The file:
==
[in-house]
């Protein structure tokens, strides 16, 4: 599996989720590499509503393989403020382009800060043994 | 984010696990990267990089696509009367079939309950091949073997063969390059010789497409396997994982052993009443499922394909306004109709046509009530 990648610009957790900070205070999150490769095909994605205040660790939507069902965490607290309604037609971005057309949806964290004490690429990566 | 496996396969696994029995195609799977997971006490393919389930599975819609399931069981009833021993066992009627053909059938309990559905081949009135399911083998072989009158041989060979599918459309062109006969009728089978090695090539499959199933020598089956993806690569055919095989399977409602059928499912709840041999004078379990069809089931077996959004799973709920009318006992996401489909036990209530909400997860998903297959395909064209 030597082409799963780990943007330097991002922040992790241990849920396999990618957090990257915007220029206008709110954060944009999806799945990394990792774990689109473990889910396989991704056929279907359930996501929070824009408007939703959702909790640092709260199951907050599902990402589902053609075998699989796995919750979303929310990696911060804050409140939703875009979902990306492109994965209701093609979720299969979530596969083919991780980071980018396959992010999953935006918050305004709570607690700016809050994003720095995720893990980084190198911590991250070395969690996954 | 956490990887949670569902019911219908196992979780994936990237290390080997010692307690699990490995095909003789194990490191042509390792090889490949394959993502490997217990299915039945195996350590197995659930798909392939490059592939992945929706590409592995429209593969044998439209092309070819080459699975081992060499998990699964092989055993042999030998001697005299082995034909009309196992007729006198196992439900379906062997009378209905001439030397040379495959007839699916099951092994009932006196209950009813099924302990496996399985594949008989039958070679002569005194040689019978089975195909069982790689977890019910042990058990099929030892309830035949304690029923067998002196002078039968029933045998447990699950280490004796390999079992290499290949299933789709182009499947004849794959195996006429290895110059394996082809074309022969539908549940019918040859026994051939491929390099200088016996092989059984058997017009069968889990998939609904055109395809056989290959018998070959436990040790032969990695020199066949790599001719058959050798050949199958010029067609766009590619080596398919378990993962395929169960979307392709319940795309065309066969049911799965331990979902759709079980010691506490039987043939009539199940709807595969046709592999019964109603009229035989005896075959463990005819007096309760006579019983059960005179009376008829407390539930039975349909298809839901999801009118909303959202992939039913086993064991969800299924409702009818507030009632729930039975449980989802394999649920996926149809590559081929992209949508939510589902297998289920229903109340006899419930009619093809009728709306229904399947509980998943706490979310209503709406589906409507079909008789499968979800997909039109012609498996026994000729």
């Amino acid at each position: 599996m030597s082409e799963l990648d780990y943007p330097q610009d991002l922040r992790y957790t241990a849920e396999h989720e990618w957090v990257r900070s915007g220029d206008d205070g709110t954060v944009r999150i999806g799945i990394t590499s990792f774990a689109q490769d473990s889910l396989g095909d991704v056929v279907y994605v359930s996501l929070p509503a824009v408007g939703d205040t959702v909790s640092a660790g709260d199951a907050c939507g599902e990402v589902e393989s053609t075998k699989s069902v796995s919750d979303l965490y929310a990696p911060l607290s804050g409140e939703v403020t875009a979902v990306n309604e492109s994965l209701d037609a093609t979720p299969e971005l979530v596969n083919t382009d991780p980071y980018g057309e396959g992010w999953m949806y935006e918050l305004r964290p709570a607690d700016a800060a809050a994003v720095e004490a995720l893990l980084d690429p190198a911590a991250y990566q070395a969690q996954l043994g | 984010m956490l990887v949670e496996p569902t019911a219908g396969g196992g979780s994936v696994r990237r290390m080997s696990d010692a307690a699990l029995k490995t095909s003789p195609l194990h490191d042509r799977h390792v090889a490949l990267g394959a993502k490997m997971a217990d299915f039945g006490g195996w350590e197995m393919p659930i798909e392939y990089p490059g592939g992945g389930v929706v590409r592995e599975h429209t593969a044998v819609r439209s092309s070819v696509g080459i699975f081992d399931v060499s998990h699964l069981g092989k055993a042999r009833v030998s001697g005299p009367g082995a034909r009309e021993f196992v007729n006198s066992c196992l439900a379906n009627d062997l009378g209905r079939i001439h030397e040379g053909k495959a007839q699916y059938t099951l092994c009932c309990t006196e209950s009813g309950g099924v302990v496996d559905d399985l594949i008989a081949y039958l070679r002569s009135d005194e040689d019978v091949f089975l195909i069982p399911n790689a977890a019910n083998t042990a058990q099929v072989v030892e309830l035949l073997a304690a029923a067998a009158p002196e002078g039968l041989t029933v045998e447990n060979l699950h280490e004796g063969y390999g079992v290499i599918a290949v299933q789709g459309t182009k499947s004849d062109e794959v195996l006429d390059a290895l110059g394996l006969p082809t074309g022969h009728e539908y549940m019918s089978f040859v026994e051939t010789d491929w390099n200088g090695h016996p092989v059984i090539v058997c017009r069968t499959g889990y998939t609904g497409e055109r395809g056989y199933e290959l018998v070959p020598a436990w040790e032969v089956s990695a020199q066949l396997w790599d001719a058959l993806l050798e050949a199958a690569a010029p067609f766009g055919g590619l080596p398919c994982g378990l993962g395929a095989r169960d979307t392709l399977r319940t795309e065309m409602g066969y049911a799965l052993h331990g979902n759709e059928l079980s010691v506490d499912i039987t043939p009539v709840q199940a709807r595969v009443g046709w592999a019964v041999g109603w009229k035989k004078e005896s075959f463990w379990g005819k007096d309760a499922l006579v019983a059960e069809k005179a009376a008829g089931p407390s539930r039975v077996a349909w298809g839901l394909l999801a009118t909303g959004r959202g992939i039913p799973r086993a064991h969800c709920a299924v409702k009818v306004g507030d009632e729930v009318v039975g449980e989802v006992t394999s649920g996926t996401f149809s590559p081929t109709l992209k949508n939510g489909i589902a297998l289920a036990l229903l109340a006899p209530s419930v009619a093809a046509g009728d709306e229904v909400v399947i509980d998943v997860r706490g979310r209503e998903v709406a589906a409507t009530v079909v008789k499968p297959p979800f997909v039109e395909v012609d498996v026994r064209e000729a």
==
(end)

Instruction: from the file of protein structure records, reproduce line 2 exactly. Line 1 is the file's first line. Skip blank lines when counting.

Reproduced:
């Protein structure tokens, strides 16, 4: 599996989720590499509503393989403020382009800060043994 | 984010696990990267990089696509009367079939309950091949073997063969390059010789497409396997994982052993009443499922394909306004109709046509009530 990648610009957790900070205070999150490769095909994605205040660790939507069902965490607290309604037609971005057309949806964290004490690429990566 | 496996396969696994029995195609799977997971006490393919389930599975819609399931069981009833021993066992009627053909059938309990559905081949009135399911083998072989009158041989060979599918459309062109006969009728089978090695090539499959199933020598089956993806690569055919095989399977409602059928499912709840041999004078379990069809089931077996959004799973709920009318006992996401489909036990209530909400997860998903297959395909064209 030597082409799963780990943007330097991002922040992790241990849920396999990618957090990257915007220029206008709110954060944009999806799945990394990792774990689109473990889910396989991704056929279907359930996501929070824009408007939703959702909790640092709260199951907050599902990402589902053609075998699989796995919750979303929310990696911060804050409140939703875009979902990306492109994965209701093609979720299969979530596969083919991780980071980018396959992010999953935006918050305004709570607690700016809050994003720095995720893990980084190198911590991250070395969690996954 | 956490990887949670569902019911219908196992979780994936990237290390080997010692307690699990490995095909003789194990490191042509390792090889490949394959993502490997217990299915039945195996350590197995659930798909392939490059592939992945929706590409592995429209593969044998439209092309070819080459699975081992060499998990699964092989055993042999030998001697005299082995034909009309196992007729006198196992439900379906062997009378209905001439030397040379495959007839699916099951092994009932006196209950009813099924302990496996399985594949008989039958070679002569005194040689019978089975195909069982790689977890019910042990058990099929030892309830035949304690029923067998002196002078039968029933045998447990699950280490004796390999079992290499290949299933789709182009499947004849794959195996006429290895110059394996082809074309022969539908549940019918040859026994051939491929390099200088016996092989059984058997017009069968889990998939609904055109395809056989290959018998070959436990040790032969990695020199066949790599001719058959050798050949199958010029067609766009590619080596398919378990993962395929169960979307392709319940795309065309066969049911799965331990979902759709079980010691506490039987043939009539199940709807595969046709592999019964109603009229035989005896075959463990005819007096309760006579019983059960005179009376008829407390539930039975349909298809839901999801009118909303959202992939039913086993064991969800299924409702009818507030009632729930039975449980989802394999649920996926149809590559081929992209949508939510589902297998289920229903109340006899419930009619093809009728709306229904399947509980998943706490979310209503709406589906409507079909008789499968979800997909039109012609498996026994000729």